Did you know you can shoot photos and video using a green screen at the Buffalo & Erie County Central Library?
Use the “Launch Pad” there to virtually pick a flower or fly over a city?
Soon check out 3D books at all 37 libraries across the system and watch them come to life using a smartphone app?
This is some of the information Dawn Peters shared Monday afternoon during her talk at Refresh Mondays at Canalside.
“We embrace technology and try to incorporate it – and the best part about it is it’s free,” said Peters, assistant deputy director of public services with the library system.
Peters – wearing a button that encouraged reading aloud 15 minutes a day – shared a number of ideas to fill summer vacation for kids with constructive, educational activities, piggybacking on last Saturday’s Refresh cover package, which you can read here.
She focused on ideas to help children maintain reading skills so they can return to school in September ready to roll academically into the new school year.
Her recommendations “to keep kids growing and moving and refreshed” included:
- Encouraging children just learning to read to find inspiration outside of books and computer screens by reading road signs and billboards, and lists of ingredients during breakfast, lunch and dinner.
- A daily, two-hour screen-free period every day, where family conversations can take place, maybe over a walk or some exercising in the yard or a park.
- Read biographies, research travel prospects, check to see if someone with your name ever authored a book, or what happened 100 years ago on your birth date.
- And obvious one for her: “Take your child to a library.”
Libraries around the region have lots of activities this time of year, Peters said.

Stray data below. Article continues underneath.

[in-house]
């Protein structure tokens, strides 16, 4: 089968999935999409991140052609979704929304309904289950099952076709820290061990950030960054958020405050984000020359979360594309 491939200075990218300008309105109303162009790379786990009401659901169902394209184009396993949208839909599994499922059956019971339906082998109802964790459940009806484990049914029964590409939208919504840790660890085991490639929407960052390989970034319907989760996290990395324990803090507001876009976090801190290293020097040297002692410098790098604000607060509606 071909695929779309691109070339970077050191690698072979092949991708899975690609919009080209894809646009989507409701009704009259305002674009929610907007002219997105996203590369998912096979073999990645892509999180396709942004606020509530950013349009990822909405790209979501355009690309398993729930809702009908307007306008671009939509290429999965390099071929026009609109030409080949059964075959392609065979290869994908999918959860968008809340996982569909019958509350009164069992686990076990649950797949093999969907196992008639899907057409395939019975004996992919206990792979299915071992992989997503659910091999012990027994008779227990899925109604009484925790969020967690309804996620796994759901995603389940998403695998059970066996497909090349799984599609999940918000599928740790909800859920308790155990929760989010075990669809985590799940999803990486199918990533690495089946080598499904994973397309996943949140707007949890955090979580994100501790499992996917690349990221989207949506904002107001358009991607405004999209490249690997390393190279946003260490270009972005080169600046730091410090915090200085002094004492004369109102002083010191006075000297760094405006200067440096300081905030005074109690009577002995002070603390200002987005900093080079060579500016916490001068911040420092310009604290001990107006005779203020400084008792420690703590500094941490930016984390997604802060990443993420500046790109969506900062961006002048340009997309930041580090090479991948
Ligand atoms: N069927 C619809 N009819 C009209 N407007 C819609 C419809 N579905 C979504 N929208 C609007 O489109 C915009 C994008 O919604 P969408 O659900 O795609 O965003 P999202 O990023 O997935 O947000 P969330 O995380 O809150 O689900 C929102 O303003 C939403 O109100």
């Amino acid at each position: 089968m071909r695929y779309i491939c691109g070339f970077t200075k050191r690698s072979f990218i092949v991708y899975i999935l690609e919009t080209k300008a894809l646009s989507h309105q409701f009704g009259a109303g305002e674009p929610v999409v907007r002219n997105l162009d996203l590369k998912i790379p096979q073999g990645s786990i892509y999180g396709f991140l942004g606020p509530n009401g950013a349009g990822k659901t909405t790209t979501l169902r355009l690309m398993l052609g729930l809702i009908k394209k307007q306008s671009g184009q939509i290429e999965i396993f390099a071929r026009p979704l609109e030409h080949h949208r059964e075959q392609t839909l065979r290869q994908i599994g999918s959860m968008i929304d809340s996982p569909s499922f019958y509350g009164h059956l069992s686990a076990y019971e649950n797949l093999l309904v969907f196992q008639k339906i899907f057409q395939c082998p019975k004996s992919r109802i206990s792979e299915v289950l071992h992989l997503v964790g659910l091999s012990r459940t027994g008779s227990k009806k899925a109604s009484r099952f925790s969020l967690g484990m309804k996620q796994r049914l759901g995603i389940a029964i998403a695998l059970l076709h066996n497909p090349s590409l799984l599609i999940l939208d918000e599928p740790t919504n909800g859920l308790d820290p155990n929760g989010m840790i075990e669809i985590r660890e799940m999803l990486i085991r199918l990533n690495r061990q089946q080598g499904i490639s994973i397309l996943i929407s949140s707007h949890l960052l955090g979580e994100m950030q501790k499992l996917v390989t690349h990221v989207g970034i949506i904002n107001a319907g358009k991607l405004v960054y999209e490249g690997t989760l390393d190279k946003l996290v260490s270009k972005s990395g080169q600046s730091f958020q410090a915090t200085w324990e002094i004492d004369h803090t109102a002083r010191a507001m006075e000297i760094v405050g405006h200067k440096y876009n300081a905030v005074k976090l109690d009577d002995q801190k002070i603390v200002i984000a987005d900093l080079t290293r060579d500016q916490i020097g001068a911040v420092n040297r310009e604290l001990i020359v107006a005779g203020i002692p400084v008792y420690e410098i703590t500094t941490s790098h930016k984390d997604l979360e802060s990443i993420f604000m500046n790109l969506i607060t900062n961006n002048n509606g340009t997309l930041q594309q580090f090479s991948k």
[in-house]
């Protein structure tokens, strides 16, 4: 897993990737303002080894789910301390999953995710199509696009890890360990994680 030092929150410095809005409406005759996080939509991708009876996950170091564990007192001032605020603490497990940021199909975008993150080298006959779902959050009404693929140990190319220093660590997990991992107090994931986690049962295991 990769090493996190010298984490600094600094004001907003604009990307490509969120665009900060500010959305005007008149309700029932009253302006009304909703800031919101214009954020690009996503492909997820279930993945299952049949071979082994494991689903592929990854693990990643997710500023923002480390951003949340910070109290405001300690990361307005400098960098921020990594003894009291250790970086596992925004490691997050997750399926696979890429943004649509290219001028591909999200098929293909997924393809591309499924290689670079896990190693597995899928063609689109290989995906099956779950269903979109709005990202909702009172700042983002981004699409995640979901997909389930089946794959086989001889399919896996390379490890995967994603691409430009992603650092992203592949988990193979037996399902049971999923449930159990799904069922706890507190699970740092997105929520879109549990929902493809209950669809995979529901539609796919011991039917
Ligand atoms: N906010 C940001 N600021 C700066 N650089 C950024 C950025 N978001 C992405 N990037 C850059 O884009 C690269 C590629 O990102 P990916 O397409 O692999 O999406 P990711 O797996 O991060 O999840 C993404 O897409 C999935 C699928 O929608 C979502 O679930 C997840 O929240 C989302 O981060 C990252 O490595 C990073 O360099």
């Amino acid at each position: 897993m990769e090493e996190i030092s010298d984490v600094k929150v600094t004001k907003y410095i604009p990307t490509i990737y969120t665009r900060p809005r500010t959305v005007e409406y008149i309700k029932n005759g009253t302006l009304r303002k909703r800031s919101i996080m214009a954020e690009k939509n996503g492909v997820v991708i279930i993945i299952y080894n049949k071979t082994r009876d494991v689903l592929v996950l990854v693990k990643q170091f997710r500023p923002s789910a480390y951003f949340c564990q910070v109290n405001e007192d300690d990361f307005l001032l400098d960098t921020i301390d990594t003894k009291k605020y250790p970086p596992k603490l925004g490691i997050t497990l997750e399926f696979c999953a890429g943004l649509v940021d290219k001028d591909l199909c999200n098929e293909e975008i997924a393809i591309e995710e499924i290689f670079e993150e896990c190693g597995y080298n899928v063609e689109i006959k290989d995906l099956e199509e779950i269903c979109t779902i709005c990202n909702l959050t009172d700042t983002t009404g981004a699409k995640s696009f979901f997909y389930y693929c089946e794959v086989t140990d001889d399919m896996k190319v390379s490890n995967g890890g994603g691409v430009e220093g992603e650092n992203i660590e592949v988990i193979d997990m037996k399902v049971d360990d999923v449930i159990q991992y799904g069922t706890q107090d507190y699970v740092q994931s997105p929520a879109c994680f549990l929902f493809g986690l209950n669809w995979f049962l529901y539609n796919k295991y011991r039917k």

The best place to start is BuffaloLib.org, where children and adults can download books, music and videos – all for free – with a library card and pin number.
She said a search on the calendar section of the library system website turned up four pages of activities for teens and an equally impressive slate for younger kids.
They include Lego and chess clubs, craft and vacation clubs, and, of course, reading clubs.
Read a list of special library programs this summer here.
Peters also brought three 3D books to her talk – Sea Life 3D, Bugs3D and Princess 3D and quickly called up an app that had adults mesmerized by the floating dolphins and a firefly with an illuminated tail.
“This brings these bugs to life, which may not appeal to some,” she said as Philip Haberstro, executive director of the Greater Wellness Institute of Buffalo, used Peters’ cellphone to read and marvel.
Peters also made special mention of the Launch Pad, a “MakerSpace” in the Central Library that includes 3D books and printers, “cubelets” to build your own robot; and technology to compose a song, create a video or record a podcast. You can make an appointment to learn to use the technology by calling 858-8900, online at the Book a Technology Trainer icon on BuffaloLib.org, or by stopping in to the Central Library Information Services desk.
After her talk, Peters said she sometimes tells people reading books on their e-readers that they could have read them for free by downloading them from the library website.
“I’ve heard more than I’d like to,” she said, “that we’re the best kept secret around.”